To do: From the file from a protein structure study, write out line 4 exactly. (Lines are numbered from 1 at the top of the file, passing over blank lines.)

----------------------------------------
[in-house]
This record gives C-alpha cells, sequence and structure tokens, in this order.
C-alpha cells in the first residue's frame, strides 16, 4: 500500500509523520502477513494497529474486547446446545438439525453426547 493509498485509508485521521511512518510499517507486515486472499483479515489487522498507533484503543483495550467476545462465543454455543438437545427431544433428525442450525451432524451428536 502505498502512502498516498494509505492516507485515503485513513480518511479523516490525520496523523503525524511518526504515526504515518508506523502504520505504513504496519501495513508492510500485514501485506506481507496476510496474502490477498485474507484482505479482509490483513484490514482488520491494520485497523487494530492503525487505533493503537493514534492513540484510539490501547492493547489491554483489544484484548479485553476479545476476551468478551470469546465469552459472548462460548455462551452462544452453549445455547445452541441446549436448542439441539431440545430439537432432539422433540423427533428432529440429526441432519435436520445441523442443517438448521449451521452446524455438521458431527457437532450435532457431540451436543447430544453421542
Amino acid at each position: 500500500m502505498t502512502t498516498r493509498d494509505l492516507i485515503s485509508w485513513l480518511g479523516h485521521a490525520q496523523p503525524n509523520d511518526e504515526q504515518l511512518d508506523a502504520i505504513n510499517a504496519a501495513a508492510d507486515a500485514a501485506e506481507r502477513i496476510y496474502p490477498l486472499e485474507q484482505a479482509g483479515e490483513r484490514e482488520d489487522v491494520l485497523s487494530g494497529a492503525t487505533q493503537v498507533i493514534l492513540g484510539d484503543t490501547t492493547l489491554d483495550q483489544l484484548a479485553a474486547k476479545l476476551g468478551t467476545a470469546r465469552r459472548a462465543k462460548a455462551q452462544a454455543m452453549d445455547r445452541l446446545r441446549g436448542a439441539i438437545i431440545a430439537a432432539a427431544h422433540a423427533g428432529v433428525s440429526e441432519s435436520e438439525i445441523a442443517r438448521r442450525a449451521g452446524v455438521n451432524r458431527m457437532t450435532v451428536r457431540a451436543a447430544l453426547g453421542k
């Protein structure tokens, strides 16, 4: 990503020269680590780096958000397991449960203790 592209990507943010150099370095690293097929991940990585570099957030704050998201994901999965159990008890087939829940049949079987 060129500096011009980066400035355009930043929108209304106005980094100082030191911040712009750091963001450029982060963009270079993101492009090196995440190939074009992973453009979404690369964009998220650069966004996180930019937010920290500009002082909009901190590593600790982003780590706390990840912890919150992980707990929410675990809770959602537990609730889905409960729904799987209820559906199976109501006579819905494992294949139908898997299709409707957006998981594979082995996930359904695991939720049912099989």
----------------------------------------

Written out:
Amino acid at each position: 500500500m502505498t502512502t498516498r493509498d494509505l492516507i485515503s485509508w485513513l480518511g479523516h485521521a490525520q496523523p503525524n509523520d511518526e504515526q504515518l511512518d508506523a502504520i505504513n510499517a504496519a501495513a508492510d507486515a500485514a501485506e506481507r502477513i496476510y496474502p490477498l486472499e485474507q484482505a479482509g483479515e490483513r484490514e482488520d489487522v491494520l485497523s487494530g494497529a492503525t487505533q493503537v498507533i493514534l492513540g484510539d484503543t490501547t492493547l489491554d483495550q483489544l484484548a479485553a474486547k476479545l476476551g468478551t467476545a470469546r465469552r459472548a462465543k462460548a455462551q452462544a454455543m452453549d445455547r445452541l446446545r441446549g436448542a439441539i438437545i431440545a430439537a432432539a427431544h422433540a423427533g428432529v433428525s440429526e441432519s435436520e438439525i445441523a442443517r438448521r442450525a449451521g452446524v455438521n451432524r458431527m457437532t450435532v451428536r457431540a451436543a447430544l453426547g453421542k